“Are you better now?”, I asked Soham. No, the question didn’t seem fair. Everything all around answered for him, out loud.
He had again twisted his arm, in a bid to pick up the glass on his own. As I started the usual round of physiotherapy, his face showed signs of relaxation, his eyes at the same time reflecting a heightened sense of desperation. At the age of six, when kids are meant to play, this boy struggled to pick up a glass on his own. He was helpless.
Done with the daily grind, when I turned to leave- he called out, “Di…”, and pointed towards the photo of the smiling kid kept on the table. He too wanted to smile.
That was bound to happen. I always told him that a smile would take away all his pain, pointing towards the happy kid in the photograph. It was a natural gesture, a natural thing to say when I would see him wincing at the sight of injections, medicines. He was a kid, after all, albeit in a different time; a kid who hardly ever spoke, hardly ever played.
I was baffled. I was brought down to the harsh reality, which I was trying to escape amid my chores.
“How can I make him smile, when I myself have forgotten?”
Wrapped tightly in woollens, my mind wandered to the earlier May- the May with the blazing sun. My dark self blended perfectly with the dark sky. Walking further, tears welled up in my eyes. In a fit, I fell on my knees and…..
“Why did they do this? For power, for money? This thirst for power, to conquer nature has brought us here. I too, will be soon buried under the sand with my parents, Soham’s legs and the parents of many others. How I wish nature had conquered me before it conquered my parents, how I wish I too was buried along with them…”
The flashes of that day, the apocalypse, the charred bodies of my parents and many others, their blood, had made me dizzy, and I just collapsed there. I woke up after a few hours only to my face and body swollen.
Time seemed to have stopped, but that was how it seemed, and was not actually. My watch – the only source of time had abruptly stopped too. I hurried to my shelter, in fear of getting late for the hospital. I couldn’t be late; the kids needed me more than I realized. Amid all the hustle-bustle, Soham’s gesture, his wish haunted me continuously. A smile…..
Home was a place which was now lost. Everyone lived in shelters. Civilization had finally completed its circle – like the primordial man, we too lived like nomads in shelters; only our coverage area was much smaller.
Reaching my shelter and looking at my watch, I had an adrenaline rush. I was one hour late already. I had to get ready as well. I sped up and ran. I couldn’t lose my job. It was my primary source and inspiration to survive. Reaching the hospital, I got to know that my supervisor was on leave. I rejoiced.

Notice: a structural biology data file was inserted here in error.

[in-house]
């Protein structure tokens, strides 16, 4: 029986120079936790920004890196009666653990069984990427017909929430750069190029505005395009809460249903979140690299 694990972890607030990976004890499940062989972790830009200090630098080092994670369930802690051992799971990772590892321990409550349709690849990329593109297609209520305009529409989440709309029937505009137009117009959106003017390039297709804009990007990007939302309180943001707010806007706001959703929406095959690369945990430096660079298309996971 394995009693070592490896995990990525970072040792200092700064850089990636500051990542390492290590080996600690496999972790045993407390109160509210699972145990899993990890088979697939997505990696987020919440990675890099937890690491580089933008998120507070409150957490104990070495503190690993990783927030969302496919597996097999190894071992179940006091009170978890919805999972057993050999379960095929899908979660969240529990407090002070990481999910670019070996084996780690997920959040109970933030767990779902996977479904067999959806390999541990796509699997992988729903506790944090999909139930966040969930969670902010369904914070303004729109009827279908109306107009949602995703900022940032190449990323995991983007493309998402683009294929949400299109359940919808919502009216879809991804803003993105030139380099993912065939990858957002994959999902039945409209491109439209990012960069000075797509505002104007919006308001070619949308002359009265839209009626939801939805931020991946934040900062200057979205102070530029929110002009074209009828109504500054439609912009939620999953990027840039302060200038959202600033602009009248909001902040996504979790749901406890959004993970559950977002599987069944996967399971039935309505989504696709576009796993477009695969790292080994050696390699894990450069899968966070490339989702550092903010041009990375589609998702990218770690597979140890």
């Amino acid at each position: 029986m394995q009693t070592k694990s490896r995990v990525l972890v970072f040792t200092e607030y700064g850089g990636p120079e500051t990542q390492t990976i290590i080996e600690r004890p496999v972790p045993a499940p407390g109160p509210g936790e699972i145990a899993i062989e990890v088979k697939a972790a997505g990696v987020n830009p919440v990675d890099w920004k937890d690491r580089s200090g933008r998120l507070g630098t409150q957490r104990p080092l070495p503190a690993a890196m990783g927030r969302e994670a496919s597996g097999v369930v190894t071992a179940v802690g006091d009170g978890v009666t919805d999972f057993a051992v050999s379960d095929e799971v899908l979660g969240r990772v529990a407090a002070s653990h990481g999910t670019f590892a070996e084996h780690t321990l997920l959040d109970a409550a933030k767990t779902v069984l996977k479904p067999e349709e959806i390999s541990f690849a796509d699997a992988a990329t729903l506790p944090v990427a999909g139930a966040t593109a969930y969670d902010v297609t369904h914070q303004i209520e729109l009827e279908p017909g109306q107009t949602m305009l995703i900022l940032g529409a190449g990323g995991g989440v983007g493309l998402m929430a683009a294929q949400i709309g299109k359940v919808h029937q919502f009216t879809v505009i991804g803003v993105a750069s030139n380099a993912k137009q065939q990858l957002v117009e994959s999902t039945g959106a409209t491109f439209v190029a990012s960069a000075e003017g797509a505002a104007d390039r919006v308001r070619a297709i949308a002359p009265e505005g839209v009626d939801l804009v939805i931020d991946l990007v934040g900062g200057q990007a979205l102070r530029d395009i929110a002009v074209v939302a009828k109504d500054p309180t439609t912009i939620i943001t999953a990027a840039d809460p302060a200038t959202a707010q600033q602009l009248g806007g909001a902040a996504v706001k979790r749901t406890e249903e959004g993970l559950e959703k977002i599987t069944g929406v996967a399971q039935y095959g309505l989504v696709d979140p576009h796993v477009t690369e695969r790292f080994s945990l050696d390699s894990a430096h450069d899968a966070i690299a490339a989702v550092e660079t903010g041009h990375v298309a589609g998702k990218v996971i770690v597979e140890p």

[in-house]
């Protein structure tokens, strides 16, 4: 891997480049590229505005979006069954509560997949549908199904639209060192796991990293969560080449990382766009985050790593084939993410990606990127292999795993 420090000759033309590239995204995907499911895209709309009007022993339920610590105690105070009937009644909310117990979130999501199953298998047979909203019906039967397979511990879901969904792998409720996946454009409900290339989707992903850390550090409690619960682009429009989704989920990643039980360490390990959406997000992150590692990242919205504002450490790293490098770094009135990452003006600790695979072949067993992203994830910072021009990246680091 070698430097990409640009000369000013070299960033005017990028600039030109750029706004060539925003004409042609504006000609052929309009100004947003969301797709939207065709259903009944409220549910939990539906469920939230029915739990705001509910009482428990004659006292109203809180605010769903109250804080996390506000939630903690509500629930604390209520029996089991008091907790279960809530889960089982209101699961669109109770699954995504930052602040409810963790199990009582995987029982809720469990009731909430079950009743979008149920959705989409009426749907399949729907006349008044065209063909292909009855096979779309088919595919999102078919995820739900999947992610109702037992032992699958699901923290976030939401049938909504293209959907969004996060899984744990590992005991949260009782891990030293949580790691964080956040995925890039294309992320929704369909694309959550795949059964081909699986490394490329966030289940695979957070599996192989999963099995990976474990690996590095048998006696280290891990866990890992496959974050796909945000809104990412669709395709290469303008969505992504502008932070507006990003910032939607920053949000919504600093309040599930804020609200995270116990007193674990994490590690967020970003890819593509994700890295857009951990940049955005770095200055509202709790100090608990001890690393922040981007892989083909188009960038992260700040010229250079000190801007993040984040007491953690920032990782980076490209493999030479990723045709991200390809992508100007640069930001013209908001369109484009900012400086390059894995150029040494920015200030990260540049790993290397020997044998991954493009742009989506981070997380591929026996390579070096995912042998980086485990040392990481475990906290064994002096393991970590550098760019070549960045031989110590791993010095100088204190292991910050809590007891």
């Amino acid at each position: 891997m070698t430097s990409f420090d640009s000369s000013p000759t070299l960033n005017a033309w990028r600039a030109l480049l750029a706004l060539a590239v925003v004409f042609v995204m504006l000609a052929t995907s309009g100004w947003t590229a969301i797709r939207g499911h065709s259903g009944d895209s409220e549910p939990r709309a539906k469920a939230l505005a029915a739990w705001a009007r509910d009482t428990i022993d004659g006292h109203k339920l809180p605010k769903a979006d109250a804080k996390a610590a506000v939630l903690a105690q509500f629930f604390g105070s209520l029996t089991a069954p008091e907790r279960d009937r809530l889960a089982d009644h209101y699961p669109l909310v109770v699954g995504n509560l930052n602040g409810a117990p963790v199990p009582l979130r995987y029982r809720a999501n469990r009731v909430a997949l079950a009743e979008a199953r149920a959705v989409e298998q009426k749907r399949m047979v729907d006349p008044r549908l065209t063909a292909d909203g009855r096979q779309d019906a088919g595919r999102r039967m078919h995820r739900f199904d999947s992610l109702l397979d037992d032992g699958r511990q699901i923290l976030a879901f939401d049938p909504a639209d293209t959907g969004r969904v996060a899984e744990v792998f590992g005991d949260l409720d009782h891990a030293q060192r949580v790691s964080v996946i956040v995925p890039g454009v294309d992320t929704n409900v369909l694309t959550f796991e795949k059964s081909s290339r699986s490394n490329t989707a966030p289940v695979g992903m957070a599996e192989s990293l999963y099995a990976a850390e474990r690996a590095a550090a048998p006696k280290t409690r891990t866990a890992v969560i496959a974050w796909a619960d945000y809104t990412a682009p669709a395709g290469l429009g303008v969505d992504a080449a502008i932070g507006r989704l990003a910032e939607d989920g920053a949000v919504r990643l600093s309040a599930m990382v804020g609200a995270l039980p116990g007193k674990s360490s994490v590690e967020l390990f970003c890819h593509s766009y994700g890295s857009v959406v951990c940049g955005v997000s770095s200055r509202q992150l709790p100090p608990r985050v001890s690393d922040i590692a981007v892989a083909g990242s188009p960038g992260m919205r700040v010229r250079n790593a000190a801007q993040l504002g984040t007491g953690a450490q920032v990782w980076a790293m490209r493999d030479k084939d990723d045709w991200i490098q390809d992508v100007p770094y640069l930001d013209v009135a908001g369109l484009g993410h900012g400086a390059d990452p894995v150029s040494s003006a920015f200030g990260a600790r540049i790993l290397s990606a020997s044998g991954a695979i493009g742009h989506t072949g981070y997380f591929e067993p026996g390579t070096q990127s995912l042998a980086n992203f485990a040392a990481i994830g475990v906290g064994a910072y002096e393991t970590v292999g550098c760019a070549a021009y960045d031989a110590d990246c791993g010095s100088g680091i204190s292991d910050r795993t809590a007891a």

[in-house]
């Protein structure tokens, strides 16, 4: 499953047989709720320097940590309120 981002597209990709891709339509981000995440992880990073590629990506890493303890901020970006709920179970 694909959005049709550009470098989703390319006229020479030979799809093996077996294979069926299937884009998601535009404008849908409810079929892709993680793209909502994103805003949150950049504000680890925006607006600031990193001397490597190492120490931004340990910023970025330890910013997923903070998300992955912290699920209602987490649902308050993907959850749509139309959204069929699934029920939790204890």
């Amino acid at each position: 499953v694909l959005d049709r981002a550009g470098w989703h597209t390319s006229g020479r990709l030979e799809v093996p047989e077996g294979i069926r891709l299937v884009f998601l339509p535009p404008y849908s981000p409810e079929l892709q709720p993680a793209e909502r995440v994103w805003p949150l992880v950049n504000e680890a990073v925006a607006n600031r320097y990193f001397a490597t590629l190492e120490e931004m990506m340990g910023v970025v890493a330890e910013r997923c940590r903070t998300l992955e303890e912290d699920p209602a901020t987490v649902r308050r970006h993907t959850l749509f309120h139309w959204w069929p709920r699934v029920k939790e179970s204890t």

Standing at the threshold of Soham’s ward, I felt my nerves tighten, and my gut flinch. I had delayed coming here, as I was already late and was looking for reasons to escape. I even tried to exchange my duty with the fellow nurses, but alas, destiny had something else in store for me. I finally took the leap and crossed it.
As I entered, I found his eyes glued to the vista-less closed window; and fists closed, as if trying to suppress his desires, his emotions. While I was doing his check up, his eyes were glued to me the entire time. I could see the tense lines on my own forehead; such was my anxiety.
I finished my duty and left. He didn’t say anything, nor did I.
While walking back, I stumbled on something fluffy. It was a smiley ball. I knew what I had to do next.
I ran to the hospital, to Soham’s ward, only to find him sleeping. Stupid me, wasn’t it obvious; I had only given him the sleeping injection. His sleep was his escape, it was his solace. I had no right to take that way. Moreover, doing that could even cost me my job.
Time seemed to have stopped, but that was how it seemed, and was not actually. My watch- the only source of time had abruptly stopped too
About the Author
Deepika is an interior architecture student at CEPT University in Ahmedabad, with a passion for writing. Very quiet, her unspoken thoughts often find expression through her crafty manipulation of the alphabet. Her entry was shortlisted for the Jaipur Literature Festival and a few of her articles have appeared at Youth Ki Awaaz as well. Follow her at her house of reflections- http://letterlantern.in/wp/.